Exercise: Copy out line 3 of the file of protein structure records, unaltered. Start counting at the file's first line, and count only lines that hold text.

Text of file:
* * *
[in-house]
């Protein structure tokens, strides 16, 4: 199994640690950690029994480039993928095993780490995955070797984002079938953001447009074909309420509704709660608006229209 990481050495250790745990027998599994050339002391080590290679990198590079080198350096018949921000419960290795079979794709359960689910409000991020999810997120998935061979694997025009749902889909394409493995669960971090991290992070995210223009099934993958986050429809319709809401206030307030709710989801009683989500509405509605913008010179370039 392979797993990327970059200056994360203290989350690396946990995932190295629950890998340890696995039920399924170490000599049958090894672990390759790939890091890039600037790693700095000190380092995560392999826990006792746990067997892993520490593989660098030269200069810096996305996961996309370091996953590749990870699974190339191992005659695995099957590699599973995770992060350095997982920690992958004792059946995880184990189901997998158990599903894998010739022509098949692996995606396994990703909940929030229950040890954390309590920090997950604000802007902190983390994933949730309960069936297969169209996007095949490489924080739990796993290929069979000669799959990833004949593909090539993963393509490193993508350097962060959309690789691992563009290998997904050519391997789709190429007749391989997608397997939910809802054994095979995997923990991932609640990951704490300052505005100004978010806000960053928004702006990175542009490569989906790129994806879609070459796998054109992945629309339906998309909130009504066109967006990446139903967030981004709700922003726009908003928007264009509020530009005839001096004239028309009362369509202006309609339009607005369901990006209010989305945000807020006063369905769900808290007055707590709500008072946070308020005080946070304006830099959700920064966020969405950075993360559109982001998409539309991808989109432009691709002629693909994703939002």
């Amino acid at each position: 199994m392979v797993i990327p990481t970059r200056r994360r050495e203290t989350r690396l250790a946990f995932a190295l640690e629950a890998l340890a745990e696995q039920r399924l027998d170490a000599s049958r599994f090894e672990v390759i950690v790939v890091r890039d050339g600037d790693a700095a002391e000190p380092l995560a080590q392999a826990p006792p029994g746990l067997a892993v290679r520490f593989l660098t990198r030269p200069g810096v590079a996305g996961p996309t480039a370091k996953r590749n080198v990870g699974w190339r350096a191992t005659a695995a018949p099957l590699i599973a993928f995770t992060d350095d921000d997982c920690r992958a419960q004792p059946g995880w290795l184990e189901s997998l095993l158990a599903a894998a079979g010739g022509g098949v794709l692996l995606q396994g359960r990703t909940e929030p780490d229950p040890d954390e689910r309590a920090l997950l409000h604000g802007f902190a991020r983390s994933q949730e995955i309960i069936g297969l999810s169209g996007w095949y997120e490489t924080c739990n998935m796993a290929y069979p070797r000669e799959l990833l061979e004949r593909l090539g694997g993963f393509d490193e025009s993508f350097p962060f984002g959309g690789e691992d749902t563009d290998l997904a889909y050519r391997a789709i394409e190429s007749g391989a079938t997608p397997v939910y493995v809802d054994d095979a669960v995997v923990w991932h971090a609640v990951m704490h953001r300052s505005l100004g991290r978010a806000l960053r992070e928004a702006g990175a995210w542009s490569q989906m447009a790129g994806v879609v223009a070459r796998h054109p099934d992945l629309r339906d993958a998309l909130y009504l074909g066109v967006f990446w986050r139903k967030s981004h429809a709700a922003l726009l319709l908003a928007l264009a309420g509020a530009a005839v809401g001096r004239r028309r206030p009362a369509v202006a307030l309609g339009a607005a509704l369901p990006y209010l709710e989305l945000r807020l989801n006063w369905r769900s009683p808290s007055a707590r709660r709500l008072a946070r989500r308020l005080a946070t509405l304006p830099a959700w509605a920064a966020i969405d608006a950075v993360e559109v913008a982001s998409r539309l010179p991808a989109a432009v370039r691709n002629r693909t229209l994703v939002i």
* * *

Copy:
């Amino acid at each position: 199994m392979v797993i990327p990481t970059r200056r994360r050495e203290t989350r690396l250790a946990f995932a190295l640690e629950a890998l340890a745990e696995q039920r399924l027998d170490a000599s049958r599994f090894e672990v390759i950690v790939v890091r890039d050339g600037d790693a700095a002391e000190p380092l995560a080590q392999a826990p006792p029994g746990l067997a892993v290679r520490f593989l660098t990198r030269p200069g810096v590079a996305g996961p996309t480039a370091k996953r590749n080198v990870g699974w190339r350096a191992t005659a695995a018949p099957l590699i599973a993928f995770t992060d350095d921000d997982c920690r992958a419960q004792p059946g995880w290795l184990e189901s997998l095993l158990a599903a894998a079979g010739g022509g098949v794709l692996l995606q396994g359960r990703t909940e929030p780490d229950p040890d954390e689910r309590a920090l997950l409000h604000g802007f902190a991020r983390s994933q949730e995955i309960i069936g297969l999810s169209g996007w095949y997120e490489t924080c739990n998935m796993a290929y069979p070797r000669e799959l990833l061979e004949r593909l090539g694997g993963f393509d490193e025009s993508f350097p962060f984002g959309g690789e691992d749902t563009d290998l997904a889909y050519r391997a789709i394409e190429s007749g391989a079938t997608p397997v939910y493995v809802d054994d095979a669960v995997v923990w991932h971090a609640v990951m704490h953001r300052s505005l100004g991290r978010a806000l960053r992070e928004a702006g990175a995210w542009s490569q989906m447009a790129g994806v879609v223009a070459r796998h054109p099934d992945l629309r339906d993958a998309l909130y009504l074909g066109v967006f990446w986050r139903k967030s981004h429809a709700a922003l726009l319709l908003a928007l264009a309420g509020a530009a005839v809401g001096r004239r028309r206030p009362a369509v202006a307030l309609g339009a607005a509704l369901p990006y209010l709710e989305l945000r807020l989801n006063w369905r769900s009683p808290s007055a707590r709660r709500l008072a946070r989500r308020l005080a946070t509405l304006p830099a959700w509605a920064a966020i969405d608006a950075v993360e559109v913008a982001s998409r539309l010179p991808a989109a432009v370039r691709n002629r693909t229209l994703v939002i």